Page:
fantasy book reviews science fiction book reviews

Indignata (c) Molly Crabapple


Is there some award or other every single week of the year? It sure seems like it. Here are some results from the Goodreads Best Of 2015. Trigger Warning by Neil Gaiman is Goodreads Best Fantasy of 2015. Golden Son by Pierce Brown is the best science fiction read, and Brian K. Vaughan’s SAGA won for best graphic novel.

Books and Writing

Kat mentioned that the audio-version of Lightspeed’s Women Destroy Science Fiction did not contain Kameron Hurley’s essay, “We Have Always Fought; Challenging the Women, Cattle and Slaves Narrative.” This is not audio, but here is the essay, courtesy of A Dribble of Ink.

Rocket Stack Rank looks at hard SF short stories in 2015, and come to the conclusion that it’s doing pretty well, thank you.

So many books, so many recommendations! offers a new sort of recommendations list; the best recommendation sites.This list specializes in short fiction.

Here is a documentary about Arthur C. Clarke, in which he chooses his own seven wonders of the world. It’s not new, but it’s interesting! Thanks to Ryan.

fantasy book reviews science fiction book reviews

Shell Game (c) Molly Crabapple


For some of us, the best thing after books is shoes. What a joy it is to find both! Bookriot introduces us to literary footwear. (Thanks to Terry.)

And Buzzfeed provides us some “spacy” gifts. (I love the tiny knitted planets!)

Wired suggests 23 best books and films for the SF initiate (or “noob” as they so elegantly put it). A wild list, guaranteed to start some discussions!

To round out our list which would not be complete without a gift from The Force, Star Wars-themed flatware (or, er, roundwear?) courtesty of Gizmodo.

Movies and Television

A little more on Jessica Jones from IO9, this time about David Tenant’s perfectly realized villain. With Grant Ward on Agents of SHIELD, and this guy, Marvel villains are rockin’ it.

Still more Doctor Who, a few tips on the upcoming Christmas Special.

Best animated Christmas ad ever? What do you think?

Here’s a trailer for In the Heart of the Sea, the movie coming out later this week starring Chris Hemsworth. The story is based on the experience of the whaling ship Essex, and inspired Herman Melville to write a novel about a ship captain obsessed with the great white whale that stove in his ship and took his leg. I think it was called Moby Dick.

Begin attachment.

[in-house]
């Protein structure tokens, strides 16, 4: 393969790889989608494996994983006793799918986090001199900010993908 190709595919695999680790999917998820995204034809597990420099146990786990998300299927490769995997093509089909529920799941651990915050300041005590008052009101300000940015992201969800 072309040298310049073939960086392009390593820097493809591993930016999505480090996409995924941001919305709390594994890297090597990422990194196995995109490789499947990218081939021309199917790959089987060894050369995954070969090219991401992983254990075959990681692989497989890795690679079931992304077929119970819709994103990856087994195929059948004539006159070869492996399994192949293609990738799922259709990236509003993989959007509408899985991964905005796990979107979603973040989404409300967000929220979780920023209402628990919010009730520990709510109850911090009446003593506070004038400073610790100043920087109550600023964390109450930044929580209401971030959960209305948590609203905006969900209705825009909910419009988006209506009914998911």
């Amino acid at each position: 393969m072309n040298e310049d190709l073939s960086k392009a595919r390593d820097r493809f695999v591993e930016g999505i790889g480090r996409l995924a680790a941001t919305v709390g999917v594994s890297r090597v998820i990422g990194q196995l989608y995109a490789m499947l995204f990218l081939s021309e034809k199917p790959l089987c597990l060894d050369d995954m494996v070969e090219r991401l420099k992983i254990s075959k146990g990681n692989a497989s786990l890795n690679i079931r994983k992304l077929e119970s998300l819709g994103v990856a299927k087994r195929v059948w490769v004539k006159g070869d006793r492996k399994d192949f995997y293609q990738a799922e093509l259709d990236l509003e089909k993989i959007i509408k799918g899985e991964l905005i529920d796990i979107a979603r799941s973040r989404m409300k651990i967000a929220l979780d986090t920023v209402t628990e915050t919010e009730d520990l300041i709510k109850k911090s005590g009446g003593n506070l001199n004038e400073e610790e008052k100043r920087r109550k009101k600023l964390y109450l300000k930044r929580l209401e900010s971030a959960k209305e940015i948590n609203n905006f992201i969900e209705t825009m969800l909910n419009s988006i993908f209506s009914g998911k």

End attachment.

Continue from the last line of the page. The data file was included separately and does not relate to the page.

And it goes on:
Carrie Fisher does an interview about Star Wars; The Force Awakens, and completely cracks up the interviewer and the studio crew.

Reddit takes on Avatar; It’s the highest-grossing movie of all time, but did it make an impact in pop-culture? One commenter points out that there are no catch phrases from it and many of us don’t remember the characters’ names. And apparently, lots of people don’t like it. (H/T to Ryan.)

Supergirl’s rating have dropped slightly, possibly because it’s on opposite Monday night football, but Melissa Beloist is still an icon for empowered young women. Here is an interview with the show’s star from a couple of weeks ago.

fantasy book reviews science fiction book reviews

Divide, cover art by Molly Crabapple.


IO9 provides us a pictorial list of palaces and mansions that are in ruins, because everyone wants to explore a decaying castle, am I right?

I know you’ve seen the fox diving head-first into the snow a hundred times, but it’s December! Time to see it again! And that whole bit about magnetic north and the fox’s success rate, that’s astounding. (And is Tom Selleck narrating?)


You can still win some books! The following Giveaways are active: Marion’s Interview with Greg Van Eekhout, and Thoughtful Thursday, the Best Book You Read in November.


If you haunt bookstores you have seen Molly Crabapple’s work in both the Fiction and Non-Fiction sections. She provided the cover for John Scalzi’s Unlocked, and Matt Tiabbi’s Griftopia. Crabapple’s fine art work has a strong social message, whether it’s the line of women and children waiting for a prison’s visiting hours, covering the Syrian war,  or skewering the wealthy and privileged. Her memoir, Drawing Blood is available now. You can read about it here, in her own words.


  • Marion Deeds

    Marion Deeds, with us since March, 2011, is the author of the fantasy novella ALUMINUM LEAVES. Her short fiction has appeared in the anthologies BEYOND THE STARS, THE WAND THAT ROCKS THE CRADLE, STRANGE CALIFORNIA, and in Podcastle, The Noyo River Review, Daily Science Fiction and Flash Fiction Online. She’s retired from 35 years in county government, and spends some of her free time volunteering at a second-hand bookstore in her home town.